We also investigated the reasons why key stage 2 pupils' overall progress dipped in 2018 in reading and in mathematics. We also wanted to check that teaching meets the needs of the few pupils who have low prior attainment as historically, this group of pupils have not progressed at a similar rate to their peers. ? Pupils' writing is rightly seen as a strength of teaching.

The work in their books across a range of subjects supports the assessments of pupils' progress in writing. The local authority validated teachers' assessments in 2017. Leaders have identified the need to prepare pupils better when reading texts for inference.

They have also rightly identified the need to strengthen pupils' skills in reasoning in mathematics. Appropriate actions to address these dips feature in the school's improvement plan. Inspectors' scrutiny of pupils' books with low prior attainment shows that this group of pupils are making better progress than previously.

• Finally, inspectors looked at whether pupils' attendance had improved and whether the proportion of pupils who are persistently absent had diminished. In particular, they looked at data for disadvantaged pupils and those with SEND, as these groups were over-represented in the absence figures. ? Leaders have implemented a range of strategies to encourage regular attendance.

Daily telephone calls are made throughout a pupil's absence. Pupils with improved attendance also receive a reward call. Each class competes to achieve a high rate of attendance, which results in a reward such as a mini-disco or a non-uniform day.

Each classroom door displays the class's attendance rate. ? As a result of these initiatives, pupils' overall attendance has improved, and the attendance of the two focus groups has also improved, but is still not high enough. Next steps for the school Leaders and those responsible for governance should ensure that: ? more challenge is provided for the most able pupils in the school in reading and in mathematics ? a greater proportion of pupils achieve the higher standard in reading, writing and in mathematics combined ? the academic outcomes for pupils with SEND improve so that they match those pupils nationally with similar starting points ? they continue the focus on improving pupils' attendance so that it matches at least the national average.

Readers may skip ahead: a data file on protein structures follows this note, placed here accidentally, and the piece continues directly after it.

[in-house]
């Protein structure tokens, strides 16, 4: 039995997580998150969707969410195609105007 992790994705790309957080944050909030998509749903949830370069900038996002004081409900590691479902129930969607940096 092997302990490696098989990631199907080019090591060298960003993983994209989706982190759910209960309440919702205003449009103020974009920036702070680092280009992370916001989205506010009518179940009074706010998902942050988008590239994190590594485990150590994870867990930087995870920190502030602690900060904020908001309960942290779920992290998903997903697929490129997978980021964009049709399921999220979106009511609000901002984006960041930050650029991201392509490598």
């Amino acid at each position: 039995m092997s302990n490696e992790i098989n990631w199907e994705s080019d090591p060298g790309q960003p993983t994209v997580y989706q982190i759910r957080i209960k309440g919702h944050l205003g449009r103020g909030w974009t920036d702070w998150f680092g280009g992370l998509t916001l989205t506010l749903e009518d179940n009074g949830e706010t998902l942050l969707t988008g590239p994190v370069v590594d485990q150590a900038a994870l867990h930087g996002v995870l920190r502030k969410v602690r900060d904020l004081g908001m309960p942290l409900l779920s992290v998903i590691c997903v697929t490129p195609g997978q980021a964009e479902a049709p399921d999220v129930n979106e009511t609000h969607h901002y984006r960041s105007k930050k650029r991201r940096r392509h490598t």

I am copying this letter to the chair of the governing body, the regional schools commissioner and the director of children's services for Barking and Dagenham. This letter will be published on the Ofsted website. Yours sincerely John Daniell Ofsted Inspector Information about the inspection Inspectors met with you and other senior leaders, the co-chair and one other member of the governing body, and a group of pupils.

Pupils from Years 1 and 6 also read to inspectors. A telephone discussion took place with the school improvement partner. Inspectors visited lessons, accompanied by senior leaders, to observe pupils learning.

A range of documentation was reviewed, including: the school self-evaluation document and improvement plan; information on pupils' achievement; records relating to behaviour and attendance; and minutes of meetings of the governing body. The school's record of recruitment checks of staff was also checked. Inspectors took account of 82 responses to Ofsted's online questionnaire, Parent View, including 11 free-text responses, 57 responses to the staff survey and 83 responses to the pupil survey.